Right now I’m on a break from running and letting my knee heal up, but I’m listening to my music because it keeps me in touch with that powerful runner that lives inside of me. My music comforts me, assuring me that I will run again (hopefully 26.2 miles in the spring). Lane, et. al. (2011) found that their “results also indicate that the motivational quotient of music is associated with improved performance and beliefs that emotions helped performance” (p. 405). Never before has a statement rung so true to me. Without music to alter my emotions at mile eight and help me through the hard walk that was miles eleven and twelve, I would not be the proud, strong runner that I know I am today.

Naturally, there are those runners who espouse the “natural” running method. Extoling the virtues of running without music, Scott Martin in his 2014 article for Runner’s World explores his journey from using music while running to going without it. As positive effects of this change he cites being able to hear cars, to talk to his running buddies, and to feel more connected with his body. His argument emphasizes safety, being able to hear cars, animals, or other potentially threats.

I can see Martin’s (2014) point and do recognize and understand the importance of running safely. While running with my running buddy we don’t listen to music; we talk to one another, find motivation through each other, and feel safer because there are two of us. When I run with music I typically run with only one earbud in place in order to be more aware of my surroundings. It is my opinion that when done conscientiously, listening to music while running can be just as safe.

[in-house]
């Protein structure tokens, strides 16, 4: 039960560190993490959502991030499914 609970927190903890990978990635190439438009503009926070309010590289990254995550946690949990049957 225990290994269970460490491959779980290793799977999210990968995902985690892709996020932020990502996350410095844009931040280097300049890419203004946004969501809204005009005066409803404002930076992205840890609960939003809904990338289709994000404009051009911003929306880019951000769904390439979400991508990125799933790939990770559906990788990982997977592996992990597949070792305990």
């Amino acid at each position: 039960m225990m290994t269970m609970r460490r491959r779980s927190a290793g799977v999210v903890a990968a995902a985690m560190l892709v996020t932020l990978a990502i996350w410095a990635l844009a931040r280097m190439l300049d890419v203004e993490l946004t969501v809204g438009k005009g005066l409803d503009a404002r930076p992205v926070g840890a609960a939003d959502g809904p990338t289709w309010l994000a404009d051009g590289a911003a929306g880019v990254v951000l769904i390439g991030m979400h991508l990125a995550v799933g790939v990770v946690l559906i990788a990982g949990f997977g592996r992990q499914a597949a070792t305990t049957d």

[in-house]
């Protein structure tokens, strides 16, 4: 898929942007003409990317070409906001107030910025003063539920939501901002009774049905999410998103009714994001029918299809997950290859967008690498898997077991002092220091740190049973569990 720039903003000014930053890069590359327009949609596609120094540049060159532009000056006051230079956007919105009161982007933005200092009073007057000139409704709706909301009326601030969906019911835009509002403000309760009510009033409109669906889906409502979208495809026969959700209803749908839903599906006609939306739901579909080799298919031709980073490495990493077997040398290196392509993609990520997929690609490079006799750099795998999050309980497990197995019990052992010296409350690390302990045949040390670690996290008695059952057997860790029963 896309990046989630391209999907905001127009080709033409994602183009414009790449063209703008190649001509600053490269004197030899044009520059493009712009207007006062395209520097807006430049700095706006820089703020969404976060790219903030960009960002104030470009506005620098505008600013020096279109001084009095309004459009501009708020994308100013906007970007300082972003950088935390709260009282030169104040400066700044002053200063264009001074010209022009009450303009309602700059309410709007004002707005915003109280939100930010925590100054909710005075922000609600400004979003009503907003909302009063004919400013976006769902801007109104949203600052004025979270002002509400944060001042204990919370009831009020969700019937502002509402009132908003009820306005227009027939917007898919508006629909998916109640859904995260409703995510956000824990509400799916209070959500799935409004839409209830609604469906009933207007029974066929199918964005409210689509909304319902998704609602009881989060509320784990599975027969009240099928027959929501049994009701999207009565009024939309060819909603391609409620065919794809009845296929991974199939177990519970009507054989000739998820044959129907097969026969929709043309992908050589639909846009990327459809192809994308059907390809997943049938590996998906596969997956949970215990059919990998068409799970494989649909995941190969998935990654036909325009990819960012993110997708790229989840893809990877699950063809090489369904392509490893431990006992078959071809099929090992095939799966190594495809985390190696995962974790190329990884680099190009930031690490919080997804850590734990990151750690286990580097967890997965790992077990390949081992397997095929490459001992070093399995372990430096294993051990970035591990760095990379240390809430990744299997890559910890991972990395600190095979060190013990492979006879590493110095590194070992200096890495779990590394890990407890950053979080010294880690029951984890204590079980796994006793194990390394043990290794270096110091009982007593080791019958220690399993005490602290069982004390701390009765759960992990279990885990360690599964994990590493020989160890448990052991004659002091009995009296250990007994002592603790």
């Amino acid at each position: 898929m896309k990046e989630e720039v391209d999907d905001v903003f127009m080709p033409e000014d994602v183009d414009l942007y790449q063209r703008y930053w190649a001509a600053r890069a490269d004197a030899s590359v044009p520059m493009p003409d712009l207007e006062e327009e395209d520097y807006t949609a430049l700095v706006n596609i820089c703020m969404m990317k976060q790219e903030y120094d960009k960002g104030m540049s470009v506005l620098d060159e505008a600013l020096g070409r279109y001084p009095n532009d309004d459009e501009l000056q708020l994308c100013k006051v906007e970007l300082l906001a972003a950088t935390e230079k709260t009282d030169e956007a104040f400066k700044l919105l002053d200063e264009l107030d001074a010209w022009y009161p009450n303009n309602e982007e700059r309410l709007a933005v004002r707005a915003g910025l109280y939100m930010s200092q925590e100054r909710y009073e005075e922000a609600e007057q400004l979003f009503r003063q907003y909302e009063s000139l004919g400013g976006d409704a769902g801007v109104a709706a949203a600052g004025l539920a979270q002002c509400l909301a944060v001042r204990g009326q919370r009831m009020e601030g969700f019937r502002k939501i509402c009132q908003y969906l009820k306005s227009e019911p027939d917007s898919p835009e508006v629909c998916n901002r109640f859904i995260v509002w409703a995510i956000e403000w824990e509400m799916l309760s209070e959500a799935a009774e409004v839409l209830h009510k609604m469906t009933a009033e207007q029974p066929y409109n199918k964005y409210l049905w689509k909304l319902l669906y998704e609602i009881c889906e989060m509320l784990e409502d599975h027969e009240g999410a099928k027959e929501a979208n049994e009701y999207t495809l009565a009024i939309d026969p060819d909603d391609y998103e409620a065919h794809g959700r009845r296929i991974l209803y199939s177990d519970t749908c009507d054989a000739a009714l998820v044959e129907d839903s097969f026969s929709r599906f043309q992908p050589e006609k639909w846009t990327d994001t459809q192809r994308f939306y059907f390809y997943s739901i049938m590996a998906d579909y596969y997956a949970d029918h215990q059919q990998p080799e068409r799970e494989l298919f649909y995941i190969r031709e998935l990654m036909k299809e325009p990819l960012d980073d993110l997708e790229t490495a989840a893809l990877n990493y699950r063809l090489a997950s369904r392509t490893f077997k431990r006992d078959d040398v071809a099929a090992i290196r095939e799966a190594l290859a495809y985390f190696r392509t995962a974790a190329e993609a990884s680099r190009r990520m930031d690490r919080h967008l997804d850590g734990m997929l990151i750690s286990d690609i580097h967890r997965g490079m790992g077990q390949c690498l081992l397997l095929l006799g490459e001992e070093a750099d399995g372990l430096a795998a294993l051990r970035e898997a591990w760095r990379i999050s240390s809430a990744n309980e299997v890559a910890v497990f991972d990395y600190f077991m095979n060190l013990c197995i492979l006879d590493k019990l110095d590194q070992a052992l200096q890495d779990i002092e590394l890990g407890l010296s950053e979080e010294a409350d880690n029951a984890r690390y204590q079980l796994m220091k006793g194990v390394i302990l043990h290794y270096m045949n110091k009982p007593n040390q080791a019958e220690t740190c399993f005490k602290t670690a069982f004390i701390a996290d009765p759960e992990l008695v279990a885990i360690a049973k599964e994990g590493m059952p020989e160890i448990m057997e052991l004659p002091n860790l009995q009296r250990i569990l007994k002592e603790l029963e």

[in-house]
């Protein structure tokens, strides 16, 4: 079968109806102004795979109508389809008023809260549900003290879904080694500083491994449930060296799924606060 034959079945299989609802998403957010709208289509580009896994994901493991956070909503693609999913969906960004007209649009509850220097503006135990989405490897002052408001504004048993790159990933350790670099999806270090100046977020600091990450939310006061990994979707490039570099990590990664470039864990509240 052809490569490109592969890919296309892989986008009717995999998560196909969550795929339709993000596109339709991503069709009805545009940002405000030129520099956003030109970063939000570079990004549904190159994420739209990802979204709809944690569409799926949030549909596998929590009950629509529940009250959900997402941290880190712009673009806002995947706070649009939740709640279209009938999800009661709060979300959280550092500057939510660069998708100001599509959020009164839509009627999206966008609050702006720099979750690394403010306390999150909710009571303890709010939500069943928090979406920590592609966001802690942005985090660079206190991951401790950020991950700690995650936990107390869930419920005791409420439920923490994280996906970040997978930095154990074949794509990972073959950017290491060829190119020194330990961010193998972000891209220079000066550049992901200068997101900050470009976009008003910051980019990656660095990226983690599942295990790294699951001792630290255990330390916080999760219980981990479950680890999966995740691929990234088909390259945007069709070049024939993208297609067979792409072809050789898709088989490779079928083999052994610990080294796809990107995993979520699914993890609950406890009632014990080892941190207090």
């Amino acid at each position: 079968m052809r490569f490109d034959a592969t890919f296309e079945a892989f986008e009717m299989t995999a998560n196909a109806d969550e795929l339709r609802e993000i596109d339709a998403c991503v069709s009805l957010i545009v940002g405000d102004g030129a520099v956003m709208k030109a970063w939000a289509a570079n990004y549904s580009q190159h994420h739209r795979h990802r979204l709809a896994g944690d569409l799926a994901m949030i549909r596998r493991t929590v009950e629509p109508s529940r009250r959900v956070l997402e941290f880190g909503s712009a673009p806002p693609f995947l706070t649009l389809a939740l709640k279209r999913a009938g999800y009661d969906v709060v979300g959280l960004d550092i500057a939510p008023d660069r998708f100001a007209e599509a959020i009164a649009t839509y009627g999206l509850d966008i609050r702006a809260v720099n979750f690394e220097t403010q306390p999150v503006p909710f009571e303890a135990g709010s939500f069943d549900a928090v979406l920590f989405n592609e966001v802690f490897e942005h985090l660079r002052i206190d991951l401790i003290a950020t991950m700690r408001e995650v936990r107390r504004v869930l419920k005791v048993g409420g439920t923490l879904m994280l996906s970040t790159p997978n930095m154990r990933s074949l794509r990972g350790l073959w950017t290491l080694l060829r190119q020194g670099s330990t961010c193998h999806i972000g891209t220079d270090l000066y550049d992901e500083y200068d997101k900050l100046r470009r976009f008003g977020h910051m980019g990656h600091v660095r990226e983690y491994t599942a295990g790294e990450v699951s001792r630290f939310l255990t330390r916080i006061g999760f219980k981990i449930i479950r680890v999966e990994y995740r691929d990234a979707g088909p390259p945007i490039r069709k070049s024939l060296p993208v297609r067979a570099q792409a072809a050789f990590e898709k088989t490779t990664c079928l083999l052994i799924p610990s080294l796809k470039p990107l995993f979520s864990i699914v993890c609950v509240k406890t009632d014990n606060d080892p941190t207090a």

There are, of course, different types of music people listen to while running. I mostly stick with up-tempo pop music while running or true crime podcasts (not music, obviously, and I know of other runners who forgo music and primarily listen to audio books and podcasts). Is there a certain type of music that is particularly helpful when running? According to John Davis’s article for Runners Connect, several factors affect athletic performance. Davis asserts that tempo and volume can be factors in athletic performance, noting that tempo is more effective in the first half of the workout. Davis also considers motivation a contributing factor in the effectiveness of music on athletic performance. Music alone, he concludes, cannot significantly improve an athlete’s performance or have a pronounced effect on training results.

Music means different things to different people, and they use it in all sorts of ways (sometimes without even realizing that it serves a real purpose). For me, music is a companion and a motivator when I’m running. It sees me through the tough patches when I feel like giving up.

-Stephanie Koroll
Library Assistant II


Davis, J. (Undated). Does Music Help You Run Faster? A Look at the Scientific Research.
RunnersConnect. https://runnersconnect.net/does-music-help-you-run-faster/

Lane, A. M., Davis, P. A., Devonport, T. J. (2011) Effects of music interventions on emotional
states and running performance. Journal of Sports Science and Medicine, 10, 400-407

Scott, M., Giddings, C. (2014). Should You Listen to Music While Running? Runner’s World,